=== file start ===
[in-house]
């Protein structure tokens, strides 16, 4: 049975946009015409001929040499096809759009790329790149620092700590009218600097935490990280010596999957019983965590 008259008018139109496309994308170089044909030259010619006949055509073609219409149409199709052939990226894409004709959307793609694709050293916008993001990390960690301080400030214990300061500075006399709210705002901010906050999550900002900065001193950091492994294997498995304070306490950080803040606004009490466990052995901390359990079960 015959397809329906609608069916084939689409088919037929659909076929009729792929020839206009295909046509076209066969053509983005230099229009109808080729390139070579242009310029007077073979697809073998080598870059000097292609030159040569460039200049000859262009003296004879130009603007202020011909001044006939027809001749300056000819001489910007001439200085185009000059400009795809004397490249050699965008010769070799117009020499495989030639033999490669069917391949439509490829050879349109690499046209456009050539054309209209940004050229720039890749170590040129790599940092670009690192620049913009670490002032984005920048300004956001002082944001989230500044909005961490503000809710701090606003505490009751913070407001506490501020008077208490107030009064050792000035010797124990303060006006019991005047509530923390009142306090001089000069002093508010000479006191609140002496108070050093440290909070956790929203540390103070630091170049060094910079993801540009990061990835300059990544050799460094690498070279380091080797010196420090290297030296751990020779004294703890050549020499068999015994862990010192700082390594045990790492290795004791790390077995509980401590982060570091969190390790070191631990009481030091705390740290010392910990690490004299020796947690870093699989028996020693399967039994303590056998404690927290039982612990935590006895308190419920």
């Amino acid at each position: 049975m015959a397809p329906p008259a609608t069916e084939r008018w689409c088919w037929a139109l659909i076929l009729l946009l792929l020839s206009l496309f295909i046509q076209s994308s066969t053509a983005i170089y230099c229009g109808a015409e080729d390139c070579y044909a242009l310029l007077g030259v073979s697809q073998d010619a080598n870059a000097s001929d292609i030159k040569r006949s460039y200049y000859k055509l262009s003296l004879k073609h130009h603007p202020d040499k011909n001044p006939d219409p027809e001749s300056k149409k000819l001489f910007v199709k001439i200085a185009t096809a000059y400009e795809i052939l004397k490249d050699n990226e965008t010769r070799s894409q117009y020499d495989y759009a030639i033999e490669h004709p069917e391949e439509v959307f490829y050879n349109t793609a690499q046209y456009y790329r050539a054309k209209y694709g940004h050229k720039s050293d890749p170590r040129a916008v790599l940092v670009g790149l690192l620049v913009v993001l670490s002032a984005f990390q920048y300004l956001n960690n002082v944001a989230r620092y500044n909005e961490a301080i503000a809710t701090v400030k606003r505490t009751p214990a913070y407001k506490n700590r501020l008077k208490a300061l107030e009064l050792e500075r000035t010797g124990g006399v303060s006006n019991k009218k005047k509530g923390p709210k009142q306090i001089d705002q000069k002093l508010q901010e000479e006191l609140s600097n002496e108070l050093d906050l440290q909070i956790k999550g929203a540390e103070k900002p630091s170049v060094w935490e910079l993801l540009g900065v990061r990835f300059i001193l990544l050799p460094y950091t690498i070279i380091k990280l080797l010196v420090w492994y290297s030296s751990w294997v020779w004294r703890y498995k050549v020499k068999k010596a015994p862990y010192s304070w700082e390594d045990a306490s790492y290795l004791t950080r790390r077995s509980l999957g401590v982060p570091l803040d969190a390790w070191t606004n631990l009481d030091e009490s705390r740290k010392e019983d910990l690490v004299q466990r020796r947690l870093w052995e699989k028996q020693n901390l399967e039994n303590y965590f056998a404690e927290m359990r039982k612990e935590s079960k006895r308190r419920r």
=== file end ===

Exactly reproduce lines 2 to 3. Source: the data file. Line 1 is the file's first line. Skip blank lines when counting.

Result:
């Protein structure tokens, strides 16, 4: 049975946009015409001929040499096809759009790329790149620092700590009218600097935490990280010596999957019983965590 008259008018139109496309994308170089044909030259010619006949055509073609219409149409199709052939990226894409004709959307793609694709050293916008993001990390960690301080400030214990300061500075006399709210705002901010906050999550900002900065001193950091492994294997498995304070306490950080803040606004009490466990052995901390359990079960 015959397809329906609608069916084939689409088919037929659909076929009729792929020839206009295909046509076209066969053509983005230099229009109808080729390139070579242009310029007077073979697809073998080598870059000097292609030159040569460039200049000859262009003296004879130009603007202020011909001044006939027809001749300056000819001489910007001439200085185009000059400009795809004397490249050699965008010769070799117009020499495989030639033999490669069917391949439509490829050879349109690499046209456009050539054309209209940004050229720039890749170590040129790599940092670009690192620049913009670490002032984005920048300004956001002082944001989230500044909005961490503000809710701090606003505490009751913070407001506490501020008077208490107030009064050792000035010797124990303060006006019991005047509530923390009142306090001089000069002093508010000479006191609140002496108070050093440290909070956790929203540390103070630091170049060094910079993801540009990061990835300059990544050799460094690498070279380091080797010196420090290297030296751990020779004294703890050549020499068999015994862990010192700082390594045990790492290795004791790390077995509980401590982060570091969190390790070191631990009481030091705390740290010392910990690490004299020796947690870093699989028996020693399967039994303590056998404690927290039982612990935590006895308190419920």
């Amino acid at each position: 049975m015959a397809p329906p008259a609608t069916e084939r008018w689409c088919w037929a139109l659909i076929l009729l946009l792929l020839s206009l496309f295909i046509q076209s994308s066969t053509a983005i170089y230099c229009g109808a015409e080729d390139c070579y044909a242009l310029l007077g030259v073979s697809q073998d010619a080598n870059a000097s001929d292609i030159k040569r006949s460039y200049y000859k055509l262009s003296l004879k073609h130009h603007p202020d040499k011909n001044p006939d219409p027809e001749s300056k149409k000819l001489f910007v199709k001439i200085a185009t096809a000059y400009e795809i052939l004397k490249d050699n990226e965008t010769r070799s894409q117009y020499d495989y759009a030639i033999e490669h004709p069917e391949e439509v959307f490829y050879n349109t793609a690499q046209y456009y790329r050539a054309k209209y694709g940004h050229k720039s050293d890749p170590r040129a916008v790599l940092v670009g790149l690192l620049v913009v993001l670490s002032a984005f990390q920048y300004l956001n960690n002082v944001a989230r620092y500044n909005e961490a301080i503000a809710t701090v400030k606003r505490t009751p214990a913070y407001k506490n700590r501020l008077k208490a300061l107030e009064l050792e500075r000035t010797g124990g006399v303060s006006n019991k009218k005047k509530g923390p709210k009142q306090i001089d705002q000069k002093l508010q901010e000479e006191l609140s600097n002496e108070l050093d906050l440290q909070i956790k999550g929203a540390e103070k900002p630091s170049v060094w935490e910079l993801l540009g900065v990061r990835f300059i001193l990544l050799p460094y950091t690498i070279i380091k990280l080797l010196v420090w492994y290297s030296s751990w294997v020779w004294r703890y498995k050549v020499k068999k010596a015994p862990y010192s304070w700082e390594d045990a306490s790492y290795l004791t950080r790390r077995s509980l999957g401590v982060p570091l803040d969190a390790w070191t606004n631990l009481d030091e009490s705390r740290k010392e019983d910990l690490v004299q466990r020796r947690l870093w052995e699989k028996q020693n901390l399967e039994n303590y965590f056998a404690e927290m359990r039982k612990e935590s079960k006895r308190r419920r």